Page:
practical utility to ENs or potential ENs seeking capitalization funding. The information
    could be disseminated via a national technical assistance and resource center established for
    ENs by SSA.

   Develop the means for SSA to continue to foster collaborative relationships with the
    organizations and entities identified in the study.

Members of the Finance work group recommend that the study be conducted over a two-year
time frame, with the exploratory and planning activities being conducted during the first year,
and an actual demonstration of promising models being conducted during the second year. SSA
has already initiated an EN Capitalization Project through its contract with MAXIMUS. The
project encompasses much of the first component of the recommendation noted above. Members
of the Finance work group believe, however, that the subsequent steps of demonstrating and
proving potential models on a small-scale basis, disseminating useful information to ENs, and
continuing to foster collaborative relationships with funding entities are additional critical steps.

It should be noted that the recommendation for SSA to study the capitalization issue cannot be
considered separately from issues of payment reform. The purpose of identifying capitalization
sources is to help providers find the means to support start- up investments necessary to
participate in TTW. The purpose is not to identify on-going complementary funding that would
subsidize services to Ticket holders, the absence of which would prevent those services from


                                                  9
                                                                               EN Summit Proceedings


being provided. Hence, the EN payment system must offer a viable rate of return to justify
capitalization. If ENs cannot present a reasonable financial model to potential funders that
demonstrates an acceptable return over time, it is unlikely that any funders will be willing to
capitalize ENs. An important component of any demonstrations conducted would be the
development of an EN financial model or models, and assessment of how demonstration and
comparison ENs perform within the context of those models.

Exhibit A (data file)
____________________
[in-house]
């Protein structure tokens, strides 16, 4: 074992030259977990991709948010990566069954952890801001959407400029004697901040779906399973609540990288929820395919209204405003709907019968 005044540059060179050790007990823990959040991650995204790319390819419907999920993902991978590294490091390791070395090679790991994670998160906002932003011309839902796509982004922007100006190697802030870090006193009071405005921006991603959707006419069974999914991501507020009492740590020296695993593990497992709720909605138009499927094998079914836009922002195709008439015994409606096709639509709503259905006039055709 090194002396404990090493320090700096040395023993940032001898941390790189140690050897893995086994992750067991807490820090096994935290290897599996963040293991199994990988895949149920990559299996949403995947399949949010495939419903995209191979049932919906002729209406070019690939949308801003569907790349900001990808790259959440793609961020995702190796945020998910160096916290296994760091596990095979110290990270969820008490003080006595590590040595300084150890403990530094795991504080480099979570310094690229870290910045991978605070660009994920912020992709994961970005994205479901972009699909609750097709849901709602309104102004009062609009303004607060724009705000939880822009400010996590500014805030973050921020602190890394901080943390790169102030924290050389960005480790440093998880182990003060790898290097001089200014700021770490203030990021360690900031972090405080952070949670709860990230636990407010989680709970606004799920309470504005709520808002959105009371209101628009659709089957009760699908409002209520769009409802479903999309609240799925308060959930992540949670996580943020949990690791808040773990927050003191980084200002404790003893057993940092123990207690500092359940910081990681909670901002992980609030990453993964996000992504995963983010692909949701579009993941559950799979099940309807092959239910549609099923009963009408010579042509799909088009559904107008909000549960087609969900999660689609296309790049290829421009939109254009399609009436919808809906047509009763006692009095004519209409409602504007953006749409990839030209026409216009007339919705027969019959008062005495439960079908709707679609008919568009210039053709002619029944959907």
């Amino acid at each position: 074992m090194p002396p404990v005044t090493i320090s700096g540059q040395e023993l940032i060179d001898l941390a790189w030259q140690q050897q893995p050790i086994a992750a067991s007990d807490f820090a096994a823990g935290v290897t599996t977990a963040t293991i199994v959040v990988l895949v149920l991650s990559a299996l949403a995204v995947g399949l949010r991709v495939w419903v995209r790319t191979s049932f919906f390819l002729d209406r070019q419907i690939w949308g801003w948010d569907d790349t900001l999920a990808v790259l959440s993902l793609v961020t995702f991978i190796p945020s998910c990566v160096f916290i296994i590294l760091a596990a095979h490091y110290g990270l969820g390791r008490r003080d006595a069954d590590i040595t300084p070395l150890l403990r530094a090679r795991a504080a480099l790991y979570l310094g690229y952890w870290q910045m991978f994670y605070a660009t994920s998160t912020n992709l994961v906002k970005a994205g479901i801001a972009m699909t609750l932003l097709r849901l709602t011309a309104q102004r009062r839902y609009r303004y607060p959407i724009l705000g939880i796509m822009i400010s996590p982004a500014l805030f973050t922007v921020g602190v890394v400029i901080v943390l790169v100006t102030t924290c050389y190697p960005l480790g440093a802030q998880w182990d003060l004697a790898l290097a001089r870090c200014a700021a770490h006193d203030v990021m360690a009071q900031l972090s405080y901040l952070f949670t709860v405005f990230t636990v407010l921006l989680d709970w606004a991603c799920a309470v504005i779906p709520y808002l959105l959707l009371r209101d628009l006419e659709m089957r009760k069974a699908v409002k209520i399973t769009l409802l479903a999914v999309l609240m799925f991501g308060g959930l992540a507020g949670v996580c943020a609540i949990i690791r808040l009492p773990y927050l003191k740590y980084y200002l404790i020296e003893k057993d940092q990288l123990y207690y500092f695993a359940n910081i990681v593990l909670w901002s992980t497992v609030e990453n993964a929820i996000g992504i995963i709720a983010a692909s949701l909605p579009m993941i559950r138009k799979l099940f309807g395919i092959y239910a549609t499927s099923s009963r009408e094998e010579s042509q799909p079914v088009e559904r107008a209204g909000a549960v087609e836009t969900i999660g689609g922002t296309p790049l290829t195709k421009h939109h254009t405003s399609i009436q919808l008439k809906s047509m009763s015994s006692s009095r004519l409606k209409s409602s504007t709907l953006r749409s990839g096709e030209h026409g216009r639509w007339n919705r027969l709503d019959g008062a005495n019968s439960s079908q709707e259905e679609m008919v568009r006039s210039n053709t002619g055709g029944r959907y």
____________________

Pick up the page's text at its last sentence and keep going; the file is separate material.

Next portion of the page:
C.     Other Issues and Recommendations

The Finance work group discussed several other recommendations and issues:

Same Payment Terms for state VR and non-state VR ENs. Members of the work group
recommended that SSA consider standardizing the payment terms for all ENs, regardless of
whether or not they are state VR agencies. This would either mean allowing non-state VR ENs
the cost-reimbursement options, or restricting state VR agencies to the EN payment system
options.

Technical Assistance to ENs. Members of the work group recommend that SSA establish a
national technical assistance (TA) and resource center for ENs. The TA provided to ENs would
include: business planning and financial model development; assistance with grant writing and
other means of identifying capitalization resources; and assistance with leveraging and
combining funding from existing sources.

Active Outreach to Stakeholders. Members of the work group recommend that SSA conduct and
support more active outreach to program stakeholders for purposes of informing stakeholders
about the program and establishing clear expectations. SSA should support the development and
dissemination of consistent and tailored informational materials targeted to funders, businesses,
financial institutions, and service providers.

Beneficiary Work Incentives. Members of the work group note that the work incentive
provisions in the disability programs are ineffective, complex, different for different types of
beneficiaries, cause delays in payments to ENs, and create incentives for ENs to serve or not
serve particular individuals. A recommendation of the work group is for SSA to re-examine its